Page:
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Imperiled California Bird Gets Federal Protection

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Yellow-billed cuckoo | Photo: Kelly Colgan Azar/Flickr/Creative Commons License

After waiting more than 15 years for the federal government to agree that it needs protection, the western population of the yellow-billed cuckoo will be listed as Threatened Friday under the U.S. Endangered Species Act.

In a decision to be published Friday, the U.S. Fish and Wildlife Service has ruled that the small, strikingly patterned bird (Coccyzus americanus) is at risk of becoming endangered throughout its range in the western U.S., due to threats to the riverside forests and groves the cuckoo relies on as summer breeding habitat.

Those riparian forests are threatened by agriculture, hydrological changes due to dam building and water diversion, and an influx of invasive exotic plants, as well as the omnipresent threat of a warming, drying world.

Yellow-billed cuckoos are more common in the eastern United States: the rule lists only those birds with summer breeding ranges west of the Continental Divide, west Texas, and the Chihuahuan Desert in Mexico.

In addition to threats to their breeding habitat in the U.S., the birds are also subject to threats in their migration and winter ranges, including exposure to DDT in farmers' fields in Mexico and other countries where the pesticide has not been banned. The cuckoos are especially sensitive to pesticide poisoning because of their diet: they specialize in caterpillars that often emerge in large numbers, causing farmers to break out the sprays. When the cuckoos eat the caterpillars, they ingest any pesticides sprayed on those caterpillars.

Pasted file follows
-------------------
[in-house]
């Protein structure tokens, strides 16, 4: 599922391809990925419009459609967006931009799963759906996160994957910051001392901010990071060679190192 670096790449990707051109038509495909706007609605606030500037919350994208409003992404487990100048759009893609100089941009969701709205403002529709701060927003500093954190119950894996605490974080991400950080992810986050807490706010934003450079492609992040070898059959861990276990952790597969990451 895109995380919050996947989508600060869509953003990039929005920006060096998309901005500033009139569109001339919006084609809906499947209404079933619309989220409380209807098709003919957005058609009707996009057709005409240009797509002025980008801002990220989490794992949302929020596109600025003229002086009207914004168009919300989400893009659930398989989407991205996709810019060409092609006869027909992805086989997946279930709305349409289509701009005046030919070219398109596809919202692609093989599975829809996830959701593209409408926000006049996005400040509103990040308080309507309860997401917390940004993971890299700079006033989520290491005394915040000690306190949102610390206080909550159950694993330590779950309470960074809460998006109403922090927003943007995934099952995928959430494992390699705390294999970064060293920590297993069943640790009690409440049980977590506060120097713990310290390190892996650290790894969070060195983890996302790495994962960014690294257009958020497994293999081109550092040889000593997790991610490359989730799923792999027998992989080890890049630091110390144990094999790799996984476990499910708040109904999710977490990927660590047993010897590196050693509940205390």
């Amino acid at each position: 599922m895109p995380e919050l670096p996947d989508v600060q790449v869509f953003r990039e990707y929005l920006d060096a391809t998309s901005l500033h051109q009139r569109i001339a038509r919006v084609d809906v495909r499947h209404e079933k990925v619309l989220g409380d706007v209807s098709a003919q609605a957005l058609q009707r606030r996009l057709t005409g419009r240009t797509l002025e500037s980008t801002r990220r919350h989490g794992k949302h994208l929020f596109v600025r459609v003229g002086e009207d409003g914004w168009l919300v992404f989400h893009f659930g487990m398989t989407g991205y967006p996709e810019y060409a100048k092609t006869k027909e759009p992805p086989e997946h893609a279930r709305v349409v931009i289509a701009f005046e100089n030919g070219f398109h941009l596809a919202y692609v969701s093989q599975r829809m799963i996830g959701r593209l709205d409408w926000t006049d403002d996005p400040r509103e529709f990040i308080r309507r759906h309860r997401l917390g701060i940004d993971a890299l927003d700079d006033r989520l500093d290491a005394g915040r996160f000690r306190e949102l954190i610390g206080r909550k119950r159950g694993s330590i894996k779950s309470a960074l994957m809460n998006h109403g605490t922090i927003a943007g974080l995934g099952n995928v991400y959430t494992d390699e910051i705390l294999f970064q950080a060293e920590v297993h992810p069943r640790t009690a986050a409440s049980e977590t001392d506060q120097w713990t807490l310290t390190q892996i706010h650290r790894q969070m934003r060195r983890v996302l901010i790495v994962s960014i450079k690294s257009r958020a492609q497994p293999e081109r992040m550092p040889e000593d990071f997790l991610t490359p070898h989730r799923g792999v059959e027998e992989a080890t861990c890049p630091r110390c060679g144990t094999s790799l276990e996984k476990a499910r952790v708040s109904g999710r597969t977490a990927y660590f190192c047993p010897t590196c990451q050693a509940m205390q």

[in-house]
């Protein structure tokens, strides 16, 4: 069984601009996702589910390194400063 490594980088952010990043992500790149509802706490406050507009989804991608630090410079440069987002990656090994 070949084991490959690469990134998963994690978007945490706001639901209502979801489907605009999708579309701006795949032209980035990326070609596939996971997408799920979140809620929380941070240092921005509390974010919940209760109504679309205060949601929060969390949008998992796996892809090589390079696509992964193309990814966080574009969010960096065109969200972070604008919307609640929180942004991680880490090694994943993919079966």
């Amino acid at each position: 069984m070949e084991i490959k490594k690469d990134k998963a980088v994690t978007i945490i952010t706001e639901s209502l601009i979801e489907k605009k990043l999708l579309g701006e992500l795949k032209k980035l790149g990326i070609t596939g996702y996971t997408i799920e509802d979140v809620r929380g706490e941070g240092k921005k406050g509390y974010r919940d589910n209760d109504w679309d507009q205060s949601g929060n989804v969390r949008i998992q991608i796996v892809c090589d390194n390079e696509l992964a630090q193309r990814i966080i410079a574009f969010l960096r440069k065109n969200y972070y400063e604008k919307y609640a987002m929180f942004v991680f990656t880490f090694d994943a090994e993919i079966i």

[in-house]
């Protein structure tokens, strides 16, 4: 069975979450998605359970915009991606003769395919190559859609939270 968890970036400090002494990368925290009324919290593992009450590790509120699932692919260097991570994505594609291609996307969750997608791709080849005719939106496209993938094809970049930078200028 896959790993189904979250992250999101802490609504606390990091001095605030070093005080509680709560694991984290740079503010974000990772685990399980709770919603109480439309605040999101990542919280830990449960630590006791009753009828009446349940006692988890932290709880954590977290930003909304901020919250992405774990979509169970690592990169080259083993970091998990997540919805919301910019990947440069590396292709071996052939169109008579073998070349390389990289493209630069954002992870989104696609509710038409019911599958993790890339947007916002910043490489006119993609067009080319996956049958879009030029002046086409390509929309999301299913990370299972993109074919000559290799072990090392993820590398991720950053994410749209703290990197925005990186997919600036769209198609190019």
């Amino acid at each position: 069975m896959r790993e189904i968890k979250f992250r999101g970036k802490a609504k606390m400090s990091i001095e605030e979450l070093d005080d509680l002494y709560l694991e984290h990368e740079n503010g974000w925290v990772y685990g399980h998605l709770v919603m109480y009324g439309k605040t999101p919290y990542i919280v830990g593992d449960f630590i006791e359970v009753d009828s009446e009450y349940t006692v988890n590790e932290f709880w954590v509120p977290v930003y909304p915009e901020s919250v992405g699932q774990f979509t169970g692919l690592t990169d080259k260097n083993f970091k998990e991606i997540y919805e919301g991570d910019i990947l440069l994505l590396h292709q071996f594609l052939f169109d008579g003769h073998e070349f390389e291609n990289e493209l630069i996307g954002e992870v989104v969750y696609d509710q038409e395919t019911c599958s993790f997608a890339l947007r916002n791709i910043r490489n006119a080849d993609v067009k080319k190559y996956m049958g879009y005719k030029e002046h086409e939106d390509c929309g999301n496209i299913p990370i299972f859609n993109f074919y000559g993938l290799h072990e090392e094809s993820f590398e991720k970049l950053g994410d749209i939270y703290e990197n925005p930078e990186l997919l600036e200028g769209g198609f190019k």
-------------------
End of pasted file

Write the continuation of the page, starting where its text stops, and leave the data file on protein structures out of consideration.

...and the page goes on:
The listing comes as the result of an October 2013 proposal to consider the western population for protection under the ESA, but the yellow-billed cuckoo's history with the Endangered Species process goes back way further than a year ago. Environmentalists first started seeking ESA protection for the cuckoo in the late 1980s, but were turned down in 1988 due to disagreements over whether the birds the groups wanted protected were genetically distinct from other yellow-billed cuckoos.

That dispute is closer to resolved, with many authorities suggesting that the distinct genetic makeup of the western cuckoo population may merit declaring that population a subspecies. Regardless, USFWS in 2001 responded to a 1998 petition to list the cuckoo by issuing a "warranted but precluded" ruling. That means the agency agreed the cuckoo needed protection, but that it wasn't as high a priority as some other species.

The cuckoo still had that warranted but precluded status in 2011, when USFWS and the Center for Biological Diversity reached a legal settlement in which the agency agreed to process some of its backlog of Endangered Species Act decisions on more than 750 species. The western yellow-billed cuckoo was one of those species.

USFWS has already proposed to declare more than 850 square miles of riparian forest throughout the west as critical habitat for the cuckoo.

CBD was quick to applaud the cuckoo's protection on Thursday. "Yellow-billed cuckoos were once common along rivers all over the West, but because of our poor treatment of western rivers, they're now found in just a handful of places," said CBD's Noah Greenwald. "With just a little more care, we can restore the rivers the cuckoo needs to survive, benefiting not just this unique songbird, but hundreds of other plants and animals and people too."

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